Once a conversation is started, we can focus on keeping it going. It is important to look at people and make good eye contact with them. This sends a message that we are interested in them and what they have to say. Some people are uncomfortable with eye contact or belong to a culture where too much eye contact is considered rude or inappropriate. Looking near a person’s eyes, at their forehead or nose, is an alternative.
Smiling and nodding is another way to show interest, and shows that we are listening to the other person. It also shows the other person that we don’t need to dominate the conversation by doing all the talking, and that we are interested in their ideas and point of view. We can now shift our focus to what the other person is saying or doing. Asking questions about what they are doing or saying, or responding to their comments shows that we are interested and will keep the conversation going. If they don’t seem interested in continuing the conversation, we can change to another topic or politely end the conversation.
At this early stage of meeting someone, we want to be careful not to share too much information (TMI) that is very personal. Sharing too much too soon often makes people uncomfortable and can make it harder to make a connection with this person. When we get to know them better over time, we can share more personal information and they will feel more comfortable talking about more personal topics.
Improve the Quality of Our Social Relationships
The most rewarding relationships are those in which both people care about each other and respect each other’s points of view. Showing a person that you care about him or her is an important part of being in a close relationship. If we want to develop close friendships or intimate relationships, we will want to be able to share more about ourselves, be open to listening when the other person shares, and be willing to do things with and for the other person. Three main things to consider when developing close relationships are the things we say to the other person, the things we do with or for the other person, and how much and how soon we share personal information about ourselves.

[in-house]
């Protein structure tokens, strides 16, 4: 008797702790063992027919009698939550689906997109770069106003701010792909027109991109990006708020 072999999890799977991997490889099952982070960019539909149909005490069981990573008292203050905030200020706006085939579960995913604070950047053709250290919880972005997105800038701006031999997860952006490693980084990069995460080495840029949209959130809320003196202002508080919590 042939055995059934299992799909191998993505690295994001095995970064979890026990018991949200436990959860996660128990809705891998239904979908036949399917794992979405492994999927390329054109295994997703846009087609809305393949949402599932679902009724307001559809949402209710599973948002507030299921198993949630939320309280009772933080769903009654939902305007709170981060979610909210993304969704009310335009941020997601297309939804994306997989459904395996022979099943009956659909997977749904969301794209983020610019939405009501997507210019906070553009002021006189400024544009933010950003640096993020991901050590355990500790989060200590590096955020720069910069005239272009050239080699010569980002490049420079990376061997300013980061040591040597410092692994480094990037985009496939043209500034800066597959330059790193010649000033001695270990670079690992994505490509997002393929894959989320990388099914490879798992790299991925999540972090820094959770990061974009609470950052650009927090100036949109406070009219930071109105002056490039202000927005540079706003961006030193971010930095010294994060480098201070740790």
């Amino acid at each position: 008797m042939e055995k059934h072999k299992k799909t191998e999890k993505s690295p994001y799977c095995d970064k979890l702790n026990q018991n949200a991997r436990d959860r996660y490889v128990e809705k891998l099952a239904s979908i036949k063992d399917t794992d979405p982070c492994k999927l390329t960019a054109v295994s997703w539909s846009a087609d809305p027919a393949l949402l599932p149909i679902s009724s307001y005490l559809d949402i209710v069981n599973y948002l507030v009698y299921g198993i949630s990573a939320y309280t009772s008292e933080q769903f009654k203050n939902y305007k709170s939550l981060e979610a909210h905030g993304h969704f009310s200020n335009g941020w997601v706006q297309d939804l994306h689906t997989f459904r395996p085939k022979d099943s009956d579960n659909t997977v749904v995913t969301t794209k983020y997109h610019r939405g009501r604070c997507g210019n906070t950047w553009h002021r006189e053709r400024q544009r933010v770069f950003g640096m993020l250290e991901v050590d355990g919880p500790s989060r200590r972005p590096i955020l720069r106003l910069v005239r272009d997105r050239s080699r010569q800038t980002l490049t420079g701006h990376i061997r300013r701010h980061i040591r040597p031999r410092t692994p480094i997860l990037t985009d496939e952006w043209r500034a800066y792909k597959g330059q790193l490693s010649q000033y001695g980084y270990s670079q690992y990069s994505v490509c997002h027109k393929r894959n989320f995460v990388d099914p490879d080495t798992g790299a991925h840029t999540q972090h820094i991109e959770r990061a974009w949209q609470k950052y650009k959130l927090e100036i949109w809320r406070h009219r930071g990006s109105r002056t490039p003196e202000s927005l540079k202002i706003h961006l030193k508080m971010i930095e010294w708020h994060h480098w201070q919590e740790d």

Expressing positive feelings and giving compliments draws people closer together. This can include expressing and showing affection for each other, but can also be expressing admiration or appreciation for a person’s actions or personality traits. Asking questions about the other person is way of getting to know the other person’s thoughts and feelings, understanding their point of view, and showing an interest in getting to know them better. Gradually sharing more about ourselves can also help develop closeness. We can share our feelings and opinions.We can share about our interests and things we like. We can share about past experiences. We’ll discuss more about when and what to share about ourselves below.
Understanding another person’s point of view involves imagining and asking what that person might be thinking or feeling about something. We can imagine how the other person might think and feel, but it is important to check it out with the person to see if we are correct. For example, if a person shares about a class they are taking, we might say, “It sounds like you don’t like this class.Is that right?” The person might respond with, “It’s not the class so much as the time the class starts. It is stressful to travel so far in rush hour traffic and worry about getting there on time. I also don’t have time to eat and am usually hungry.”
Doing things together is important. Identifying some things that we can both enjoy and doing them together can be rewarding and enriching, and bring us closer. Negotiating and compromising are ways to show we care and that we are not selfish. In close relationships, neither person can always have their own way. Other ways to show we care are offering to help, surprising the other person in unexpected ways and at unexpected times, and spending some of our time trying to make them happy. “Being there” in their time of need, and we all have times of need, is an important way of showing we care. Just recognizing when someone needs help is an important way to show we care.
Deciding when, what and how much to share about ourselves can be difficult. If we share too much too soon, we risk the other person feeling threatened and pulling away from the relationship. If we share too little, it will be difficult to have a close relationship.It is helpful to know that when two people are close, they tend to share the same amount of information about themselves. For example, if one person shares something about their past, the other person usually matches this and shares something about their past. We can sometimes follow the other person’s lead and share as much as they share; and share more over time as we get to know each other better. Deciding what we want to share and what we want to keep to ourselves is a personal decision. It is based partly on whether or not we believe the person will accept us after we have shared.